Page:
The journal’s filtration function is warped by the presence and functions of network filters. I try to explain all that in the post. To respond to those changes effectively and adopt functions that fit the new filters, journals must change, or accept the faster, recursive filters as a fact of life and all the changes they portend. As you note, all the other filters entering the network are needed (blogs, listservs, conferences, etc.), but you’re just agreeing with me. These filters add information to things they cover, so they’re different filters than the ones we think of when we think of journals — they don’t reduce the amount of information by filtering, but increase the amount of information by filtering it. Hence, Shirky’s “filter failure” becomes untenable, since filter success in the networked world leads to increased information overload.
That’s an interesting point, but I’m also bemused by the fact that whenever I pick up a journal I subscribe to, different articles in the very same issue seize my attention, because I have different things on my mind that day. I also get a huge amount of what I read by encountering it through semi-filtered blogs, etc.
Of course Nature is meant to give a wide-angle view of science, but even highly focused journals give me that same weird optical effect – like I’m at an optician’s and he’s putting different lenses in to test my eyes, and I stare at the same thing but see something different.
That was probably not helpful, but I agree, my filtration system is complex and not really well mapped to any particular journal.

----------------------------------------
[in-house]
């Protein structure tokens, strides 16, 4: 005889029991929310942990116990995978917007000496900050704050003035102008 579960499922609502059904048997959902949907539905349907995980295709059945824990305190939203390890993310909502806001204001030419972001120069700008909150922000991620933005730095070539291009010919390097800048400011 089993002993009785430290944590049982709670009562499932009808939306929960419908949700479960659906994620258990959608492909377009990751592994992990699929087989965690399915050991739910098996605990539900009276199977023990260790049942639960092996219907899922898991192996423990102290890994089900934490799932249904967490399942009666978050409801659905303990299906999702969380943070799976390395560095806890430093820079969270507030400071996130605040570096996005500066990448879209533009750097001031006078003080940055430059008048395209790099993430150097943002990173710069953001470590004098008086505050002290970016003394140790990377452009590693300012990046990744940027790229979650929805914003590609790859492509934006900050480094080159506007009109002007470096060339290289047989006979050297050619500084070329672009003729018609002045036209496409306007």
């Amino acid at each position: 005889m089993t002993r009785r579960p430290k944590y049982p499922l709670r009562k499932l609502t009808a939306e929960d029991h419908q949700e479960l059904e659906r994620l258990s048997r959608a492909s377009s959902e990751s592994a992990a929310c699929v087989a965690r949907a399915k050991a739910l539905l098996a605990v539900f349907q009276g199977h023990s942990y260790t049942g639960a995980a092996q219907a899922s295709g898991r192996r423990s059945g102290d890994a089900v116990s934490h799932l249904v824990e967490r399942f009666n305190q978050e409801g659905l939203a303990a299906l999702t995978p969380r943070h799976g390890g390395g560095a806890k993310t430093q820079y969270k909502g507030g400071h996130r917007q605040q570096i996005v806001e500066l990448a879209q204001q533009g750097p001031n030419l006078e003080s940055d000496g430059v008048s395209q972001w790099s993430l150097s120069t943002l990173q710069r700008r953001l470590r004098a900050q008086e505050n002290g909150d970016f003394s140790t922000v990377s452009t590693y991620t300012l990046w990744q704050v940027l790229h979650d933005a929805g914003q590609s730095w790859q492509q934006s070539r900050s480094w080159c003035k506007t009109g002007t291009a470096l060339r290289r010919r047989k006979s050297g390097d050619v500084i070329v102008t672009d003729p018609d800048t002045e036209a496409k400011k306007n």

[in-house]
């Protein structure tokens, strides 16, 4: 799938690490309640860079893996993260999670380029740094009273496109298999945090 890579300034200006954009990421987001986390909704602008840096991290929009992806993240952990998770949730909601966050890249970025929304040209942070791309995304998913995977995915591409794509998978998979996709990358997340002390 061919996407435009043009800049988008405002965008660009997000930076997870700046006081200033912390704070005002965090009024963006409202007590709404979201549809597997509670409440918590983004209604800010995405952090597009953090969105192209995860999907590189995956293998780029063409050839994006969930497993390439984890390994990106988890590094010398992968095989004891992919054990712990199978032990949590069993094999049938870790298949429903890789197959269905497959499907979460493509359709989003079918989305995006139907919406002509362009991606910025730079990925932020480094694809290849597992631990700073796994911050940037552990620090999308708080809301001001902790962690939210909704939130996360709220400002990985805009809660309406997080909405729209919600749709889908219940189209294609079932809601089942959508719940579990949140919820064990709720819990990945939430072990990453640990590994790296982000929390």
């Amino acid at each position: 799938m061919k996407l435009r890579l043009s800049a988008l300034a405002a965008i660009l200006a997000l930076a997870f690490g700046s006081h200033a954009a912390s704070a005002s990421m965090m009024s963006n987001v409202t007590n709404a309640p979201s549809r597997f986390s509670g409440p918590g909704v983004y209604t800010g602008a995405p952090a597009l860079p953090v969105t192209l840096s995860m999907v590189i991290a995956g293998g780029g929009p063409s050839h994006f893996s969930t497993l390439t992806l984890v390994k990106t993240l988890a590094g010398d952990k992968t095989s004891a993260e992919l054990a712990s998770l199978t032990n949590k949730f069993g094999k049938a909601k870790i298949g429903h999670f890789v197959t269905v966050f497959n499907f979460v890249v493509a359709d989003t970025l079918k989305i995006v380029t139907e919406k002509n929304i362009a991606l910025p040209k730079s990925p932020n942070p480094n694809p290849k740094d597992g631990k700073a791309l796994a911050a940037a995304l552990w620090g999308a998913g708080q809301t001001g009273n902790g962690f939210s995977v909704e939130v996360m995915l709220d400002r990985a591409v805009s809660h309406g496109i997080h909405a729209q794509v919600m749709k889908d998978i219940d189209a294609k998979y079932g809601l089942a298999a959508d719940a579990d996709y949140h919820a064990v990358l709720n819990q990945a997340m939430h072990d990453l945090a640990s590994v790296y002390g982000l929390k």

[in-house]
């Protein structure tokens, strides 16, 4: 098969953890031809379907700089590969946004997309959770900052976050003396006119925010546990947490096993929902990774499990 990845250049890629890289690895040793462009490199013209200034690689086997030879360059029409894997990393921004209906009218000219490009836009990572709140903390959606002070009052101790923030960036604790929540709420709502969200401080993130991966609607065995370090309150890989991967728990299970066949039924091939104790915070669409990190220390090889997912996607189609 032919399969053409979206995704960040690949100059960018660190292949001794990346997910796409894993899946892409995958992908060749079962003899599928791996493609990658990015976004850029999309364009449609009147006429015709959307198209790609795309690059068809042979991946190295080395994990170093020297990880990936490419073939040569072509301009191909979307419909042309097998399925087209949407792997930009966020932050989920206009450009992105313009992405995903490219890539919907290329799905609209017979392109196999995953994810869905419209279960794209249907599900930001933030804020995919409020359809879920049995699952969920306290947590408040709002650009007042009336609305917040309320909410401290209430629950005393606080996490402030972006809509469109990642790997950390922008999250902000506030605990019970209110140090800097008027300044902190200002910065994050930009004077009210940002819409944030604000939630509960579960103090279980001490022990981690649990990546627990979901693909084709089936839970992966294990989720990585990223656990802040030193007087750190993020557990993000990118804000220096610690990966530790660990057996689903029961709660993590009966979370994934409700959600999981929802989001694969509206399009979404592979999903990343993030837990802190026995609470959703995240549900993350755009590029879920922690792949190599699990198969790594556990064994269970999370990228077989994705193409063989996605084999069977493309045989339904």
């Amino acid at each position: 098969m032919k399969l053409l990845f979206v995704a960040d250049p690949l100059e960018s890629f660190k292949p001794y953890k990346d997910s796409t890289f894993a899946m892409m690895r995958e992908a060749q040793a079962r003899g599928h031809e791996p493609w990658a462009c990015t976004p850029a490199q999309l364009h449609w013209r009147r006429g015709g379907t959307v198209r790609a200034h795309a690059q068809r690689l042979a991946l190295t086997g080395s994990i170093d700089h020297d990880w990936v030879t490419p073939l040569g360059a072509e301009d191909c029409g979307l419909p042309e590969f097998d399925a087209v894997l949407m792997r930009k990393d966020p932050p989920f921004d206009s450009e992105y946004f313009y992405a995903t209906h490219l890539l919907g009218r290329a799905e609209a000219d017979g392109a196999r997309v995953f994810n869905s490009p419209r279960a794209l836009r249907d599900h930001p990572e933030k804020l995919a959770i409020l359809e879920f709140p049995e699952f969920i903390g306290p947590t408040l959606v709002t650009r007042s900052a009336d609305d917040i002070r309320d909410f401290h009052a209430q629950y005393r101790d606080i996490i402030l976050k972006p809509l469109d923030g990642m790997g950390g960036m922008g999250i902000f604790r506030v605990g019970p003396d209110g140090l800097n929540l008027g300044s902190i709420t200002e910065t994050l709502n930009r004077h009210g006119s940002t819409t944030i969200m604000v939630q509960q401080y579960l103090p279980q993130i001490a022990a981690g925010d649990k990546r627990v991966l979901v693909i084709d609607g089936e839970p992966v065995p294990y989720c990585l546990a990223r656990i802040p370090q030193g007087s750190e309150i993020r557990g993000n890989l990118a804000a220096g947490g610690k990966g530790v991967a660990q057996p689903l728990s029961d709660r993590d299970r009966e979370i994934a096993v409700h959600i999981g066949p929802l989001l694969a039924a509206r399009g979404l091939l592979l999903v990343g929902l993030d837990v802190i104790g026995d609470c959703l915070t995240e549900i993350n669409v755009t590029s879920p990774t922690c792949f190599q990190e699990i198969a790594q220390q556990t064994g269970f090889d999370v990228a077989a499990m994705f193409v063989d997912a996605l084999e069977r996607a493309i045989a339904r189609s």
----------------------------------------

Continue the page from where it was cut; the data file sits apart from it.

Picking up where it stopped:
Sorry for the confusion Kent. I use the term fact to mean “not a metaphor.” As when I say it is a fact that my dog is white, not a metaphor. If you have a better term I will be happy to use it.
The point is this. I do the science of information flow in science and “aggregator” seems like the most accurate description of one of the journals’ two central roles. People send in their articles and the journal compiles them and publishes the aggregate, for the convenience of the community. If you have a better word to describe this pattern I would like to hear it. (The other role, which I acknowledged early on, is filtering the input to pick the best.)
The aggregation function is quite interesting because it is an example of self-organization in a distributed system. That is, the journal does not go out and collect the articles, rather the distributed agents decide when, and to whom, to send them.
There is nothing in this many-one mapping to suggest that there is no room for competition, or that journals are perfect maps of communities, whatever that might mean. Nor is Nature a good example because its target community is the whole of science. Most journals serve small communities.